Learn about the Fred Harvey Company
Fred Harvey: A travel industry pioneer forever changed the way America viewed the Southwest
Just like The Coca-Cola Company formed the modern image of Santa Claus, when you think of the American Southwest, you are likely picturing an image that was created by the Santa Fe Railroad and the Fred Harvey company at the turn of the last century.
Replacing the established “Old West” mythology of rough cowboys and fierce Native American warriors, the two companies instead promoted a region with skilled artisans living in peaceful cultures. The railroad gave their trains evocative names such as El Capitan, and posters for the area depicted Hopi and Navajo craftspeople working amid stunning Southwestern surroundings.
Inventing a market - and a product
The jewelry now known as Fred Harvey jewelry may look Native American made, but the pieces were instead company-designed products - the brainchild of German immigrant Herman Schweizer and Fred Harvey’s daughter, Minni Harvey Huckel. Herman Schweizer came to the United States from Germany in 1885. He worked for railroads as a newsboy and worked his way up to managing the Coolidge, NM restaurant on the Santa Fe Railroad line. Schweizer explored the Hopi and Navajo reservations in his spare time, seeking trinkets to sell in the restaurant.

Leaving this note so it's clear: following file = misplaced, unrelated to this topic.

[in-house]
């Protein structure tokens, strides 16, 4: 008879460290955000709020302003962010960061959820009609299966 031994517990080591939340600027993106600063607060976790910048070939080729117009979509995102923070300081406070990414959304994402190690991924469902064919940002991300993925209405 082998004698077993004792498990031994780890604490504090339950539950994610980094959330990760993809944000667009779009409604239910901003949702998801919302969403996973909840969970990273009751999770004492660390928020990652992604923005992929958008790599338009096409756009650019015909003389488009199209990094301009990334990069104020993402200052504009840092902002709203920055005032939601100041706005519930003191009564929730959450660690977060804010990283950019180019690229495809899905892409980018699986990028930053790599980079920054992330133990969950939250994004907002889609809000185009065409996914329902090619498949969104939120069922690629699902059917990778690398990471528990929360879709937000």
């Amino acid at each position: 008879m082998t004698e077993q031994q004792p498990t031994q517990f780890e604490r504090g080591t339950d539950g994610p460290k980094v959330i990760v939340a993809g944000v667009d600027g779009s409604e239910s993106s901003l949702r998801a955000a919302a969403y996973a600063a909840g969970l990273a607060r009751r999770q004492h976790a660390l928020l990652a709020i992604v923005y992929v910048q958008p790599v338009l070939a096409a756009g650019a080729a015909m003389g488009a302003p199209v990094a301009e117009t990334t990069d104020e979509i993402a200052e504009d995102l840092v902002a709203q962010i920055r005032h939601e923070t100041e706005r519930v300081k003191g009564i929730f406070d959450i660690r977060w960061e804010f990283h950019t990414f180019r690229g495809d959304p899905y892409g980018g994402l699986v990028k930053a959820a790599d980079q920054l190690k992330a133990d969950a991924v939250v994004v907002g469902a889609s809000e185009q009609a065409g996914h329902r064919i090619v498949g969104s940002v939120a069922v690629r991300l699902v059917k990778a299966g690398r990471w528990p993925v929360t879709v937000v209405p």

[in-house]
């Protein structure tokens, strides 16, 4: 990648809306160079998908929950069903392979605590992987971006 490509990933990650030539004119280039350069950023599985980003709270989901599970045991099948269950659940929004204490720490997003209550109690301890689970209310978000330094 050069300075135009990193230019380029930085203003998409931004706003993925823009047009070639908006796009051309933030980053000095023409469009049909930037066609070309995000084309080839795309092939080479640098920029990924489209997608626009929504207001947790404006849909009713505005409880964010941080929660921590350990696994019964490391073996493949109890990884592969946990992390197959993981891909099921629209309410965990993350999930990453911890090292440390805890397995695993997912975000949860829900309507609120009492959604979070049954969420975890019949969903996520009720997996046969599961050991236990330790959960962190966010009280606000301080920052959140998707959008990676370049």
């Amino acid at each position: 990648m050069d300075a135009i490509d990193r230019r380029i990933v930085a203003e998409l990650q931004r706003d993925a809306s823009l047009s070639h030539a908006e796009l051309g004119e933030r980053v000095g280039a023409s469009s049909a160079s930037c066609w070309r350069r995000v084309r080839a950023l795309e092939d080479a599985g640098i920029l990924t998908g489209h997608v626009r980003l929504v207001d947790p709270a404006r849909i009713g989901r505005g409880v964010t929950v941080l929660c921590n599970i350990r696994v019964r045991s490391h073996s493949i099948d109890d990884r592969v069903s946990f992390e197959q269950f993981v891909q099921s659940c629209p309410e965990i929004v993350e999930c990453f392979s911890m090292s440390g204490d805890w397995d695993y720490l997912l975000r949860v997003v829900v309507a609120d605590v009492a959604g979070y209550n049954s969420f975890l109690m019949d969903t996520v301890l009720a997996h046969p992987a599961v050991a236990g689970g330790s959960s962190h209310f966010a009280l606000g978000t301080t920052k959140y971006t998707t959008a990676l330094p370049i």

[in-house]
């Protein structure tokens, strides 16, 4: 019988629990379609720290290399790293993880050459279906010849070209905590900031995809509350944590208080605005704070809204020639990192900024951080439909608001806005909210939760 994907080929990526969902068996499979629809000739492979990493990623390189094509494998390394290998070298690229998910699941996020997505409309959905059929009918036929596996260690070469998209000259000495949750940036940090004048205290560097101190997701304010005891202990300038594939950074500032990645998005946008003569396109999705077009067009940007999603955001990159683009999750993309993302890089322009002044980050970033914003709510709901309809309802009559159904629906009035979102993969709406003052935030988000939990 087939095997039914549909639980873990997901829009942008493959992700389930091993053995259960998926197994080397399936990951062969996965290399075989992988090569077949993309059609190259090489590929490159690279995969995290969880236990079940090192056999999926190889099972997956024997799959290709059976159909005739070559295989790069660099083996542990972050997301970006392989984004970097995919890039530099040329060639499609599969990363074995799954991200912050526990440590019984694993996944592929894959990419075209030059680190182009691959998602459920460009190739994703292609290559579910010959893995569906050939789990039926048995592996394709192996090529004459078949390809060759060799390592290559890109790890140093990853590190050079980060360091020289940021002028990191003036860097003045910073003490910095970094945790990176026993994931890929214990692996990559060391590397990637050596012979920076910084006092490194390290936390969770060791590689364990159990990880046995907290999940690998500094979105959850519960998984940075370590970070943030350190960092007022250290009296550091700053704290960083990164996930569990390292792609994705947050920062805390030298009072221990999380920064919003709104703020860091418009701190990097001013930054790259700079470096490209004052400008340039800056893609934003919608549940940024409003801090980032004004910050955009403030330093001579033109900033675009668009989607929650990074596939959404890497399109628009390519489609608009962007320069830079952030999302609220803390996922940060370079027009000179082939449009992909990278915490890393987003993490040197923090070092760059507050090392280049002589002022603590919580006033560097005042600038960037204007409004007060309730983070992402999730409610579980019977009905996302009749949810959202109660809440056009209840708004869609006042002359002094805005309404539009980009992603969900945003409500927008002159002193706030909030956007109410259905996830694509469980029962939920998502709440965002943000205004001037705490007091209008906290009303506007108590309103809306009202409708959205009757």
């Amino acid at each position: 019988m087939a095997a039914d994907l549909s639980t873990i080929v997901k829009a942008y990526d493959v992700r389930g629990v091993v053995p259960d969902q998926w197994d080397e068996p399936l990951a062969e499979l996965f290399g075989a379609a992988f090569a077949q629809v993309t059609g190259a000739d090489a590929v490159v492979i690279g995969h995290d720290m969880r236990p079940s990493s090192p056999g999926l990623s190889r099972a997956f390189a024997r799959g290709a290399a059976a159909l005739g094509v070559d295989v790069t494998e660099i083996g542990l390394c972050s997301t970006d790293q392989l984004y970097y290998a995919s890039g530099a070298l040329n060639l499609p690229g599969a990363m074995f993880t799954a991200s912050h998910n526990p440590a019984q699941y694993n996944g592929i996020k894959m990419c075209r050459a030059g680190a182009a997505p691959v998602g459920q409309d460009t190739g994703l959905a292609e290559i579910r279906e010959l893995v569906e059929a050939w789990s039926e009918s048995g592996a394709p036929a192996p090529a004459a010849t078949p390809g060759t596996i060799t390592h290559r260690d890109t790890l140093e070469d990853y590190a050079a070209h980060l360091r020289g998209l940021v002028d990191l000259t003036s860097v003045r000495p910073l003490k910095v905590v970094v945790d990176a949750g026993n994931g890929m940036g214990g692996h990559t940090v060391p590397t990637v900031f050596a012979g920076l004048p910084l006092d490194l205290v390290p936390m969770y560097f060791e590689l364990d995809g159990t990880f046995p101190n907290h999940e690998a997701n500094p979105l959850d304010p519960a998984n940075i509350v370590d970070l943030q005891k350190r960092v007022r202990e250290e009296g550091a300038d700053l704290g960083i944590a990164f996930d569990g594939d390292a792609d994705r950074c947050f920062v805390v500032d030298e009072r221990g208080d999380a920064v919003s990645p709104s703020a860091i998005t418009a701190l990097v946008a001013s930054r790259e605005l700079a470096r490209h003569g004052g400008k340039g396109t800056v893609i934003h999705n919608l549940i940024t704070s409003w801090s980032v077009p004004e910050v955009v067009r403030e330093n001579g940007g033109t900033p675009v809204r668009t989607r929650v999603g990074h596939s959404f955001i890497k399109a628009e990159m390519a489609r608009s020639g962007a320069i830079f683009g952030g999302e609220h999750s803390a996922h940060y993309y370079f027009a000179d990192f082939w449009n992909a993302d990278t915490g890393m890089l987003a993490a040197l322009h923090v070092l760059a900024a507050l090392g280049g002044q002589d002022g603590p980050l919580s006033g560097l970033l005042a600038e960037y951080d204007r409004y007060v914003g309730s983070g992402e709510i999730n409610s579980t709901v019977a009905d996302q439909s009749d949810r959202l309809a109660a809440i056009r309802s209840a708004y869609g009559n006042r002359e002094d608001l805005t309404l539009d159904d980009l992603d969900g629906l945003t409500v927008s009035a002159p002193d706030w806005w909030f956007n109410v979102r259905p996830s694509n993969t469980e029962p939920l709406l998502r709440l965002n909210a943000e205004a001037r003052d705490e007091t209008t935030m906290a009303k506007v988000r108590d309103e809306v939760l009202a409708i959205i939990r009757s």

Collection of Fred Harvey jewelry c. 1930-40
Courtesy Mark Sublette Medicine Man Gallery
Schweizer’s curios were popular. Minni Harvey Huckel encouraged Schweizer to expand these products to the other Harvey locations. Schweizer gained the support of company president, Ford Harvey (who took over the company's operation after Fred Harvey’s 1901 death), and started the company’s “Indian Department” in 1901.
Minni Harvey Huckel’s husband, H.L. Huckel, was the titular head of the Fred Harvey Company Indian Department, but Schweizer was the man who set the direction for the company’s successful curio trade.
What Schweizer learned was that traditional silver jewelry as worn and made by the Navajo and Hopi were too heavy for the traveler from the east. To appeal more to the Victorian aesthetic, he had his craftsmen reduce the size of the turquoise stones and the thickness of the silver used in the jewelry. These changes were more in keeping with the tourist’s preferred style of dress and were wildly popular.
Cultural impact of the Fred Harvey Company
In addition to the Fred Harvey jewelry, most people today associate the Fred Harvey Company with restaurants, hotels, and the famous “Harvey Girls” - attractive young women who served as hostesses, serving food and providing a genteel atmosphere for tourists in unfamiliar surroundings.
Herman Schweizer devoted energy to building extensive tourist trade networks for the Fred Harvey Company. During the company’s history, almost every trader in the region worked for or with the company at some point.
But Schweizer did not only focus on curious and tourist trinkets. For years, he also purchased the finest authentic Native American art from Southwest cultures for exhibit in the Fred Harvey Company Indian Building.